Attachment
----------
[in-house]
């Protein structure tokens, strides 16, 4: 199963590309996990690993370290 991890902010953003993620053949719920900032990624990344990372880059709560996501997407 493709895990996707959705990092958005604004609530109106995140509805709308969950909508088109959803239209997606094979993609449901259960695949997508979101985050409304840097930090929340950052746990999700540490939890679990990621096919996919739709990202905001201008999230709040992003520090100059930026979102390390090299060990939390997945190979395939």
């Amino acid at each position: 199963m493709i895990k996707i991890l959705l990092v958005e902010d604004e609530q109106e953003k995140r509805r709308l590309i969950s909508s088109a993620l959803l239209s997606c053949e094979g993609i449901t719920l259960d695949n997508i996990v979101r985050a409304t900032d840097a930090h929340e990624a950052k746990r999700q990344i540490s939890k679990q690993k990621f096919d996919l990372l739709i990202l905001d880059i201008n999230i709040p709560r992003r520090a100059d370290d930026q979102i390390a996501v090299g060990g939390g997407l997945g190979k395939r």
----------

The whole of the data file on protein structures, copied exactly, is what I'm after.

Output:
[in-house]
């Protein structure tokens, strides 16, 4: 199963590309996990690993370290 991890902010953003993620053949719920900032990624990344990372880059709560996501997407 493709895990996707959705990092958005604004609530109106995140509805709308969950909508088109959803239209997606094979993609449901259960695949997508979101985050409304840097930090929340950052746990999700540490939890679990990621096919996919739709990202905001201008999230709040992003520090100059930026979102390390090299060990939390997945190979395939």
């Amino acid at each position: 199963m493709i895990k996707i991890l959705l990092v958005e902010d604004e609530q109106e953003k995140r509805r709308l590309i969950s909508s088109a993620l959803l239209s997606c053949e094979g993609i449901t719920l259960d695949n997508i996990v979101r985050a409304t900032d840097a930090h929340e990624a950052k746990r999700q990344i540490s939890k679990q690993k990621f096919d996919l990372l739709i990202l905001d880059i201008n999230i709040p709560r992003r520090a100059d370290d930026q979102i390390a996501v090299g060990g939390g997407l997945g190979k395939r």